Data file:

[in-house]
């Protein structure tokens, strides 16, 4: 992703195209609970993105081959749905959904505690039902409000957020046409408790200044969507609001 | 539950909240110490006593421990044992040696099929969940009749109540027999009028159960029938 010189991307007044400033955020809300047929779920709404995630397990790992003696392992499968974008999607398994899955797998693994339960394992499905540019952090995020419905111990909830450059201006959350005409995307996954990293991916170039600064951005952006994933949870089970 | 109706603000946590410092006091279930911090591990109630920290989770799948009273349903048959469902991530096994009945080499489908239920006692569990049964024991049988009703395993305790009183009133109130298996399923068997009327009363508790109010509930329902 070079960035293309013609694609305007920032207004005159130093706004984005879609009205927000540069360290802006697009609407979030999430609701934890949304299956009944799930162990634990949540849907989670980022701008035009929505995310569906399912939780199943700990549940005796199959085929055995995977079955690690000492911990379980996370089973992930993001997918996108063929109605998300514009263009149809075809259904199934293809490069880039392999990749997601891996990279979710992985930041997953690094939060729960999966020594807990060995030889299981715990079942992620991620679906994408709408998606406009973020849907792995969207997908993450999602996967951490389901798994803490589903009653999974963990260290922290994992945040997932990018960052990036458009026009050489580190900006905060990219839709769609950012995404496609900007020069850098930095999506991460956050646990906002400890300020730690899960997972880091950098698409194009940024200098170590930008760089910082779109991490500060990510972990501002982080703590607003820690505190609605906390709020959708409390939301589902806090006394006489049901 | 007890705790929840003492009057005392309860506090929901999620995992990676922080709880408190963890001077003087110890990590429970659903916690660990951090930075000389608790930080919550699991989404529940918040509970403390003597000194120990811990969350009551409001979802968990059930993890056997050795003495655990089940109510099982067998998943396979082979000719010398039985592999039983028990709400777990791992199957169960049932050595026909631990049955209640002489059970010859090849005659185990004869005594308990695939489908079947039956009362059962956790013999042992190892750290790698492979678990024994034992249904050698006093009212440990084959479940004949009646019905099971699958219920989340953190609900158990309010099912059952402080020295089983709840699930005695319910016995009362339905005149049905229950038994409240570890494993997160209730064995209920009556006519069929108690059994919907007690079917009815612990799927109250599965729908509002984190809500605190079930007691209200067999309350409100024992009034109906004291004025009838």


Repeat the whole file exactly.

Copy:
[in-house]
């Protein structure tokens, strides 16, 4: 992703195209609970993105081959749905959904505690039902409000957020046409408790200044969507609001 | 539950909240110490006593421990044992040696099929969940009749109540027999009028159960029938 010189991307007044400033955020809300047929779920709404995630397990790992003696392992499968974008999607398994899955797998693994339960394992499905540019952090995020419905111990909830450059201006959350005409995307996954990293991916170039600064951005952006994933949870089970 | 109706603000946590410092006091279930911090591990109630920290989770799948009273349903048959469902991530096994009945080499489908239920006692569990049964024991049988009703395993305790009183009133109130298996399923068997009327009363508790109010509930329902 070079960035293309013609694609305007920032207004005159130093706004984005879609009205927000540069360290802006697009609407979030999430609701934890949304299956009944799930162990634990949540849907989670980022701008035009929505995310569906399912939780199943700990549940005796199959085929055995995977079955690690000492911990379980996370089973992930993001997918996108063929109605998300514009263009149809075809259904199934293809490069880039392999990749997601891996990279979710992985930041997953690094939060729960999966020594807990060995030889299981715990079942992620991620679906994408709408998606406009973020849907792995969207997908993450999602996967951490389901798994803490589903009653999974963990260290922290994992945040997932990018960052990036458009026009050489580190900006905060990219839709769609950012995404496609900007020069850098930095999506991460956050646990906002400890300020730690899960997972880091950098698409194009940024200098170590930008760089910082779109991490500060990510972990501002982080703590607003820690505190609605906390709020959708409390939301589902806090006394006489049901 | 007890705790929840003492009057005392309860506090929901999620995992990676922080709880408190963890001077003087110890990590429970659903916690660990951090930075000389608790930080919550699991989404529940918040509970403390003597000194120990811990969350009551409001979802968990059930993890056997050795003495655990089940109510099982067998998943396979082979000719010398039985592999039983028990709400777990791992199957169960049932050595026909631990049955209640002489059970010859090849005659185990004869005594308990695939489908079947039956009362059962956790013999042992190892750290790698492979678990024994034992249904050698006093009212440990084959479940004949009646019905099971699958219920989340953190609900158990309010099912059952402080020295089983709840699930005695319910016995009362339905005149049905229950038994409240570890494993997160209730064995209920009556006519069929108690059994919907007690079917009815612990799927109250599965729908509002984190809500605190079930007691209200067999309350409100024992009034109906004291004025009838």